Having paid scant attention – to my shame – to the race to become next mayor of the world’s best city, I enjoyed reading this concise and interesting state-of-the-race-on-eve-of-the-vote piece by Gary Silverman in the FT.
New York City (where else) is set to exit a period during which, by virtue of having successive mayors focused more on the inter/national than the local, the city’s politics have been out of kilter with the norm. Mayor Giuliani showed remarkable leadership during 9/11 and as a result became an established figure on the national stage, and his favoured successer Michael Bloomberg was naturally a ‘big picture mayor’:
Mr Bloomberg’s New York has felt less like his hometown than his laboratory. Whether he was weaning the overweight off sugary drinks or looking to stop the rise of the seas, he played to a bigger audience than the mere 8m souls traversing the sidewalks of the city.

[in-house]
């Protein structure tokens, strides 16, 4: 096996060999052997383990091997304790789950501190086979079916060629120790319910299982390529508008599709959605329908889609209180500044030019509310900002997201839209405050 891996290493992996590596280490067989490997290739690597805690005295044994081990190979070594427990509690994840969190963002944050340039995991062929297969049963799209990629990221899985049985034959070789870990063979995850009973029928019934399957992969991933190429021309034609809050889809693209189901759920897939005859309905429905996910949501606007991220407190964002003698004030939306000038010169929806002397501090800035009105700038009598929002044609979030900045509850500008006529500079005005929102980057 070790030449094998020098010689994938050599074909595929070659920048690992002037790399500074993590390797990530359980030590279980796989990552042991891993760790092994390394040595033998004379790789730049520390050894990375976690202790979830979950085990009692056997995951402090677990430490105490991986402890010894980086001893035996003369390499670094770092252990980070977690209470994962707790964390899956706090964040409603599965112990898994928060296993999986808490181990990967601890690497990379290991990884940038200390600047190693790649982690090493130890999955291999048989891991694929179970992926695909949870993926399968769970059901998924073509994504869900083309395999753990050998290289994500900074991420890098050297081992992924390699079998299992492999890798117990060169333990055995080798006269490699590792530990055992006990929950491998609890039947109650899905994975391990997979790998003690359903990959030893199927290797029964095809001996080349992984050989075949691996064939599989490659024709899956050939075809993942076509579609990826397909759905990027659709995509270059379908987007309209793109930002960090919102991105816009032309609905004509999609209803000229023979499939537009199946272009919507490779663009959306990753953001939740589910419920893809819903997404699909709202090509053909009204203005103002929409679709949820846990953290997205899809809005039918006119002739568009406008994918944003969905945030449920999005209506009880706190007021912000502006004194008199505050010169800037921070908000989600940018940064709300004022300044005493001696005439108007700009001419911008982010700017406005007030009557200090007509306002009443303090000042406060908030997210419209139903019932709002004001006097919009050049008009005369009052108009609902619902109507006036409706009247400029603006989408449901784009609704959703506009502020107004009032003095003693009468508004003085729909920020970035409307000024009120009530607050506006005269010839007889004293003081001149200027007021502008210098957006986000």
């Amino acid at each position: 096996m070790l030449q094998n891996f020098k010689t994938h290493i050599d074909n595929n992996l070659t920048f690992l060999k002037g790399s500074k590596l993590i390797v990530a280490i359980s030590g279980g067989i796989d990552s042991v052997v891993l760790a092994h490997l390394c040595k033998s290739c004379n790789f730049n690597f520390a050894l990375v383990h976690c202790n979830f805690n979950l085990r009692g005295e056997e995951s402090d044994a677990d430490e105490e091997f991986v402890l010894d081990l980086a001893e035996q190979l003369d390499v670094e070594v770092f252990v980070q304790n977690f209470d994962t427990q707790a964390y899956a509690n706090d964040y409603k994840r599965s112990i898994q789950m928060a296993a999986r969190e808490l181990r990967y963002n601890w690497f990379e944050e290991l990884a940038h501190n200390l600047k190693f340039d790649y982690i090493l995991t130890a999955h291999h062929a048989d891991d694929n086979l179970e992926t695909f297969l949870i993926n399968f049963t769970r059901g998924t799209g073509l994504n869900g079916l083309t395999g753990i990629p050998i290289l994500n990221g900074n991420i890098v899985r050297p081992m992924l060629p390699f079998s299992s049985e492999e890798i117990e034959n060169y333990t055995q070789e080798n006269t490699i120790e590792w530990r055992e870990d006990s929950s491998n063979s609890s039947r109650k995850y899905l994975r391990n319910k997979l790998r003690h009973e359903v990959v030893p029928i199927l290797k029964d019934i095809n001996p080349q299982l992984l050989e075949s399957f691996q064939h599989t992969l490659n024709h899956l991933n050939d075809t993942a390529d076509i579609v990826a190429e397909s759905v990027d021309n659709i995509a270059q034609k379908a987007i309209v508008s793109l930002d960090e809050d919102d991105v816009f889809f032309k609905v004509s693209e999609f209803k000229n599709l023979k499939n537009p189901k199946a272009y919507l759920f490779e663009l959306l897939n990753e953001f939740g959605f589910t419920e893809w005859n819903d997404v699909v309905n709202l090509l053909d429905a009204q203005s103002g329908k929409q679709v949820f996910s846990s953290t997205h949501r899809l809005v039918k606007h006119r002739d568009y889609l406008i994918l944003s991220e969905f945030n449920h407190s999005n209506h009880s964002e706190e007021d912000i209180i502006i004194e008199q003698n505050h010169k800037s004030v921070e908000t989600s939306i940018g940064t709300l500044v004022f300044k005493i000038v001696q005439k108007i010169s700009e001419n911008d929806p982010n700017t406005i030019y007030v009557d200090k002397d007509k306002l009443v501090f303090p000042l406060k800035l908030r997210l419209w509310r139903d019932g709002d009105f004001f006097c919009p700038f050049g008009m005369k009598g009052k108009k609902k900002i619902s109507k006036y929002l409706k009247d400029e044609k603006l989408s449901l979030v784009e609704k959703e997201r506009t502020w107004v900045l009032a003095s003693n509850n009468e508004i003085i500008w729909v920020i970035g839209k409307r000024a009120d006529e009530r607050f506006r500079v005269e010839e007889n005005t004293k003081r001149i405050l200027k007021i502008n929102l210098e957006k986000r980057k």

This is, says Silverman, all set to cease:
The big story of the mayoral campaign (excluding the Anthony Weiner burlesque) has been the unexpected rise of Bill de Blasio, an underdog Democrat who has gone out of his way to paint himself as a crusader for the forgotten New York – the anti-Bloomberg, if you will.
What’s more surprising than the rise of a locally-focused candidate like Mr de Blasio is the fact that it’s taken so long:
The remarkable thing is that we have had wealthy white mayors for so long in a city that is so black and brown and poor. Descendants of European immigrants are a minority here. African-Americans and Hispanics make up more than half the population. Throw in Asians, and you are north of 60 per cent.
Putting aside the differences of the political systems and national geographies (which cause London to dominate the UK more than NYC does the US) and the temporary boost of the Olympics, would we say Boris Johnson is ‘naturally’ inclined to be a Giuliani/Bloomberg or a de Blasio?